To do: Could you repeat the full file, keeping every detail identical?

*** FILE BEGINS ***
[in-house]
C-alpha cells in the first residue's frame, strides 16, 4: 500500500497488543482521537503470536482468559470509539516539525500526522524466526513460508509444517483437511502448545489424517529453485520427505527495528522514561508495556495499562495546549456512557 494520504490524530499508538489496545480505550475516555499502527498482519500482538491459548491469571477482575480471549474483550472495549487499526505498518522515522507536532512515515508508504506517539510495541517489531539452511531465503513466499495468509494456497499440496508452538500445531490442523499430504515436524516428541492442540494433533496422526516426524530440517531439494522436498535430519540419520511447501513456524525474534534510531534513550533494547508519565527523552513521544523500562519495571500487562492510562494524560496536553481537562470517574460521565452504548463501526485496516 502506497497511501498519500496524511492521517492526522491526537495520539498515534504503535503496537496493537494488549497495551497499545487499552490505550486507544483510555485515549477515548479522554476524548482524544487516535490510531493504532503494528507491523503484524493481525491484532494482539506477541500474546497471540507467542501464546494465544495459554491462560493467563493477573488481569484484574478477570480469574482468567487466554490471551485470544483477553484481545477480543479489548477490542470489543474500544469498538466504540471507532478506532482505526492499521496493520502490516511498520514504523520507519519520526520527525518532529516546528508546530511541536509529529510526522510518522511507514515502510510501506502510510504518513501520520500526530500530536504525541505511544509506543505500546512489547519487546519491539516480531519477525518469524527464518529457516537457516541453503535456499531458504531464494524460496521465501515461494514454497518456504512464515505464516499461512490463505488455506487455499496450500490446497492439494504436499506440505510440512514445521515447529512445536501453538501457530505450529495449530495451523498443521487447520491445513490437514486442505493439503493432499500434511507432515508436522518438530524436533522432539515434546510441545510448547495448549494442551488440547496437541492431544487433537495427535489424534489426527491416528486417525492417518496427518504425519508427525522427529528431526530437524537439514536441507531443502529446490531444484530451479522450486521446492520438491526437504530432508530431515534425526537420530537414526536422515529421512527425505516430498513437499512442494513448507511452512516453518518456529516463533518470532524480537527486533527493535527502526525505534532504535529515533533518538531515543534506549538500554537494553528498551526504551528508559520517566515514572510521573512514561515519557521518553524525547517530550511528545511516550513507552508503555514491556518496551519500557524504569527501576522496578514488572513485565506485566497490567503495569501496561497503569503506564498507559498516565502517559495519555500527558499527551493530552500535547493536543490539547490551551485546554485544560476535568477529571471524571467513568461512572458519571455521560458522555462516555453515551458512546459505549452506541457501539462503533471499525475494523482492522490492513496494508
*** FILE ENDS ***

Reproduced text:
[in-house]
C-alpha cells in the first residue's frame, strides 16, 4: 500500500497488543482521537503470536482468559470509539516539525500526522524466526513460508509444517483437511502448545489424517529453485520427505527495528522514561508495556495499562495546549456512557 494520504490524530499508538489496545480505550475516555499502527498482519500482538491459548491469571477482575480471549474483550472495549487499526505498518522515522507536532512515515508508504506517539510495541517489531539452511531465503513466499495468509494456497499440496508452538500445531490442523499430504515436524516428541492442540494433533496422526516426524530440517531439494522436498535430519540419520511447501513456524525474534534510531534513550533494547508519565527523552513521544523500562519495571500487562492510562494524560496536553481537562470517574460521565452504548463501526485496516 502506497497511501498519500496524511492521517492526522491526537495520539498515534504503535503496537496493537494488549497495551497499545487499552490505550486507544483510555485515549477515548479522554476524548482524544487516535490510531493504532503494528507491523503484524493481525491484532494482539506477541500474546497471540507467542501464546494465544495459554491462560493467563493477573488481569484484574478477570480469574482468567487466554490471551485470544483477553484481545477480543479489548477490542470489543474500544469498538466504540471507532478506532482505526492499521496493520502490516511498520514504523520507519519520526520527525518532529516546528508546530511541536509529529510526522510518522511507514515502510510501506502510510504518513501520520500526530500530536504525541505511544509506543505500546512489547519487546519491539516480531519477525518469524527464518529457516537457516541453503535456499531458504531464494524460496521465501515461494514454497518456504512464515505464516499461512490463505488455506487455499496450500490446497492439494504436499506440505510440512514445521515447529512445536501453538501457530505450529495449530495451523498443521487447520491445513490437514486442505493439503493432499500434511507432515508436522518438530524436533522432539515434546510441545510448547495448549494442551488440547496437541492431544487433537495427535489424534489426527491416528486417525492417518496427518504425519508427525522427529528431526530437524537439514536441507531443502529446490531444484530451479522450486521446492520438491526437504530432508530431515534425526537420530537414526536422515529421512527425505516430498513437499512442494513448507511452512516453518518456529516463533518470532524480537527486533527493535527502526525505534532504535529515533533518538531515543534506549538500554537494553528498551526504551528508559520517566515514572510521573512514561515519557521518553524525547517530550511528545511516550513507552508503555514491556518496551519500557524504569527501576522496578514488572513485565506485566497490567503495569501496561497503569503506564498507559498516565502517559495519555500527558499527551493530552500535547493536543490539547490551551485546554485544560476535568477529571471524571467513568461512572458519571455521560458522555462516555453515551458512546459505549452506541457501539462503533471499525475494523482492522490492513496494508